Social media damaging our work-life balance – that was the subject of the talk I gave to the British Psychological Society in Liverpool a few weeks ago. My topic was “mental capital and wellbeing at work”: the need for people to have control or autonomy in the job; to be managed by praise and reward rather than fault-finding; to have manageable workloads and achievable deadlines; and, most importantly, to have some balance in their lives.
I highlighted research that showed that consistently working long hours was having a damaging effect on the health of workers, their family life and their productivity. I mentioned that the work-life balance of most people was made worse by emails, by the unending electronic overload experienced by many of us, day in, day out. Smartphones and tablets mean that people who access their emails in the evening and on holidays – when families should be spending time together without work interference – were potentially damaging their health and productivity. And although my comments on emails represented only a few minutes of my one-hour presentation, the audience overwhelmingly picked up on the issue, and so did the press.
Email and social media have served a very important purpose in the workplace, and have been an enabler in communications and virtual work relationships. The downsides, however, now outweigh the benefits, and these include: unmanageable workloads (when faced with an excessive email inbox), the loss of face-to-face relationships with colleagues; and the misuse of emails to avoid having face-to-face discussions about difficult work-related issues. As Einstein once wrote: “I fear the day that technology will surpass our human interaction, the world will then have a generation of idiots.”
The adverse consequences extend beyond the workplace and into employees’ homes, as communication technologies encourage people to access their work well into the evenings and holidays. This can have a hugely negative impact on quality of life. How often have we seen families out for dinner where parents (and children) are looking at their mobiles for text messages or emails rather than listening to one another? How often have working parents come home to access emails on their smartphones at dinner or when the family is spending time together? Can this lack of communication within the family create problems that have a negative spillover effect into the workplace?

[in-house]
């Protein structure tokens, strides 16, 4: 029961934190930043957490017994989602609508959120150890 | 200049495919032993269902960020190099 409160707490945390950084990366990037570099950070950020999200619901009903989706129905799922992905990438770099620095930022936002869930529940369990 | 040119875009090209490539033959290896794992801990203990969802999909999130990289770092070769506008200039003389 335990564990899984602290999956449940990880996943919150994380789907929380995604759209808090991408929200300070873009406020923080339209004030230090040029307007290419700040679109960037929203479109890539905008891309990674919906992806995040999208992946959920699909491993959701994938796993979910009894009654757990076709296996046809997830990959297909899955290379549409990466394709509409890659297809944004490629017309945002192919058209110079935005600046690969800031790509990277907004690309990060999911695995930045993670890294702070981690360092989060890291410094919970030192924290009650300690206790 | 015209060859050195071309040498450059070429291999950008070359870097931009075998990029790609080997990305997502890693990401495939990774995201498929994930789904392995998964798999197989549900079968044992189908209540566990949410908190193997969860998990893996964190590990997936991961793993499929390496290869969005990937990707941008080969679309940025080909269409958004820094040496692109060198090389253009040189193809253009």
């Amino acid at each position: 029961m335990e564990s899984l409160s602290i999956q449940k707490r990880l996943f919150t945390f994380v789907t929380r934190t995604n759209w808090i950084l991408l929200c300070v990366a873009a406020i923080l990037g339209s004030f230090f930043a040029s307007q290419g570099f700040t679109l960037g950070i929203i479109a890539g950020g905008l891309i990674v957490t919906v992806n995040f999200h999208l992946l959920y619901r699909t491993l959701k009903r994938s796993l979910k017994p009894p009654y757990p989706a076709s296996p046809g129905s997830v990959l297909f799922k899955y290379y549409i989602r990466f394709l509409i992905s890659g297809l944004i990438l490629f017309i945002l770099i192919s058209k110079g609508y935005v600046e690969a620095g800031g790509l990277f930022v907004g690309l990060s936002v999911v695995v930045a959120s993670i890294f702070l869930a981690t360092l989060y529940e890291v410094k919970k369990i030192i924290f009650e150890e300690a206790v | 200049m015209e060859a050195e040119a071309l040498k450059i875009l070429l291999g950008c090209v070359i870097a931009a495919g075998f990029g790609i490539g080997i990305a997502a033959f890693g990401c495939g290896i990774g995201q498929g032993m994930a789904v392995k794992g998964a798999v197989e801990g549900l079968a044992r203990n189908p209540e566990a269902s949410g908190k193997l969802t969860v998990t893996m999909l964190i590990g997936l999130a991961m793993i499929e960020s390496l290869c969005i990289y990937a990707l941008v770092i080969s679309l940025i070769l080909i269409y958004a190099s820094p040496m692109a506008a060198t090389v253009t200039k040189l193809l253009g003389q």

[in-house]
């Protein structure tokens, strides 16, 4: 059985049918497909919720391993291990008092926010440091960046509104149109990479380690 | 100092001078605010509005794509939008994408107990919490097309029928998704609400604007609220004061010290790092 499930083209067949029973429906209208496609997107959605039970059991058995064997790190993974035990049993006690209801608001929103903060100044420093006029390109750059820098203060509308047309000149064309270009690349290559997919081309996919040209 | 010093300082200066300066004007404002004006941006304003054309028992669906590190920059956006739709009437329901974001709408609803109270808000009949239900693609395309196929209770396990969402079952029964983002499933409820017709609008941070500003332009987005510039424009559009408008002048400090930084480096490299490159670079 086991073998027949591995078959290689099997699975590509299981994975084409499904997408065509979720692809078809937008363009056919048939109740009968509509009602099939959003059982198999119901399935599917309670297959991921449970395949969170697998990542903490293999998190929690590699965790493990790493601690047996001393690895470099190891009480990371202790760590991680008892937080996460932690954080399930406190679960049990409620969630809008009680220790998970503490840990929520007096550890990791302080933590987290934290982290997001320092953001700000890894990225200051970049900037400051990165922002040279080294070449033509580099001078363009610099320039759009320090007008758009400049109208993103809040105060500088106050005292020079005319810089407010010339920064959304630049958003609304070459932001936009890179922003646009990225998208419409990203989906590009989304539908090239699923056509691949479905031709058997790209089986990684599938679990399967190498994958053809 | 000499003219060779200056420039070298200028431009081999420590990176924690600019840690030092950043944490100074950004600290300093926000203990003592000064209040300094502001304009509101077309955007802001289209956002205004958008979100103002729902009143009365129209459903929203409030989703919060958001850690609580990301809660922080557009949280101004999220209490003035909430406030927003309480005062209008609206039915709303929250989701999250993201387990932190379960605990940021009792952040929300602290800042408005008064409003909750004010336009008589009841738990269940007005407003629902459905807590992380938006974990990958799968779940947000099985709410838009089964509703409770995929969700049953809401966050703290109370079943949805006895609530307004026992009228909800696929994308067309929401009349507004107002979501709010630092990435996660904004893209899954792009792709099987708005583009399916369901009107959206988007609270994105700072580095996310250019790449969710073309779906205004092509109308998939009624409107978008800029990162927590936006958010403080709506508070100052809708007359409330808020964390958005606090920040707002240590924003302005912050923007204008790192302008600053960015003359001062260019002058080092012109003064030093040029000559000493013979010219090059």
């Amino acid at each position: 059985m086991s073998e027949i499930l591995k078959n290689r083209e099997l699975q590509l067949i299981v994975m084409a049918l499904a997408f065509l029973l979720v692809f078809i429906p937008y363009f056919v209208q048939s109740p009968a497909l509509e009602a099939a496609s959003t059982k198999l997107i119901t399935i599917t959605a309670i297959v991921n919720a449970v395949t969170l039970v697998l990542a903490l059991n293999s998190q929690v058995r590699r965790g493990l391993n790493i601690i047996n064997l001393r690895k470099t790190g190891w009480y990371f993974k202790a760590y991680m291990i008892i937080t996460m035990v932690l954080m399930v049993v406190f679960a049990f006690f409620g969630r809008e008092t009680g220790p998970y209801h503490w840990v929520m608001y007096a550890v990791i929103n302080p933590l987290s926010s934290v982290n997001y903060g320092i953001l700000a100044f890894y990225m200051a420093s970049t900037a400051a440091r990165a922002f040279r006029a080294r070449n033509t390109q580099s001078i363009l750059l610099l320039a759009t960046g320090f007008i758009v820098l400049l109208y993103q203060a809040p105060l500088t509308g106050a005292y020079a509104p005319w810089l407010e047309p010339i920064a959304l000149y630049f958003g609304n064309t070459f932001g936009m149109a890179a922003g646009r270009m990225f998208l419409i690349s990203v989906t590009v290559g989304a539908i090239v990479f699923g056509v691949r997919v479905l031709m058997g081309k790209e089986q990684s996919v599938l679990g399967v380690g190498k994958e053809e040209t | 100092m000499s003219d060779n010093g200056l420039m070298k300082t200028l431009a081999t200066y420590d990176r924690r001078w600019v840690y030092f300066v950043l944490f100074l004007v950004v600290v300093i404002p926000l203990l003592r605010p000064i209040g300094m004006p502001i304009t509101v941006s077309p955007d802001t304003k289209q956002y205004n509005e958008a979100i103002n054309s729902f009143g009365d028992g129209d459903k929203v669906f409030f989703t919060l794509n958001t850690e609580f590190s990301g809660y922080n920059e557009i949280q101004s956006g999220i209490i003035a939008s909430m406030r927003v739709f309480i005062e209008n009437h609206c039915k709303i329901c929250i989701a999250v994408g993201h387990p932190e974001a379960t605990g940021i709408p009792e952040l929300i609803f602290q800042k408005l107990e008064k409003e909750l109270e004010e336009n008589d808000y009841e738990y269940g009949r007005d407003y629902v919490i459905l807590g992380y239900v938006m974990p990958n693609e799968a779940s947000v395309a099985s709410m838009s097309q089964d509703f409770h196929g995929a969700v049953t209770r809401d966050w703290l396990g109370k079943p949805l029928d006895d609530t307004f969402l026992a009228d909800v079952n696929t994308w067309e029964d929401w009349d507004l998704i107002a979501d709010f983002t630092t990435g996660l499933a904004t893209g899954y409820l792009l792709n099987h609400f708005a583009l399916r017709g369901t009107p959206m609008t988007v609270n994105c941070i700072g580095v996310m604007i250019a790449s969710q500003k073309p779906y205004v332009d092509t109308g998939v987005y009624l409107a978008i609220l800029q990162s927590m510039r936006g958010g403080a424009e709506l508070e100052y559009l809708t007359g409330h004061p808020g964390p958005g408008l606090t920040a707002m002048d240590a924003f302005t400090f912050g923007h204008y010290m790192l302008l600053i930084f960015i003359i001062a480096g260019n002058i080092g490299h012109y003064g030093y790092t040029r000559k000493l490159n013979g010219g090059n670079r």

Don’t get me wrong, I am not advocating dumping emails or texting, but suggesting that we all must begin to manage this technology, rather than let it manage us. Employers should be encouraging their employees, as some are currently doing, to avoid accessing emails at night or during their holidays, unless absolutely necessary. They should provide guidelines to employees on how to minimise overload on others (for example, cc-ing only if others are directly involved in the issue); avoiding sending emails to colleagues in the same building – thereby encouraging face-to-face interactions; and ensuring that anybody sending an email should let the receiver know how important their response is, and by when their response is required.
Some firms – whose employees are not listening and are continuing to overload themselves and others – are shutting down the servers at night. I don’t advocate this, but a strong message has to be given if our businesses are to be more healthy and more productive. As John Ruskin, the social reformer, wrote in 1851: “In order that people may be happy in their work, these three things are needed: they must be fit for it, they must not do too much of it, and they must have a sense of success in it.”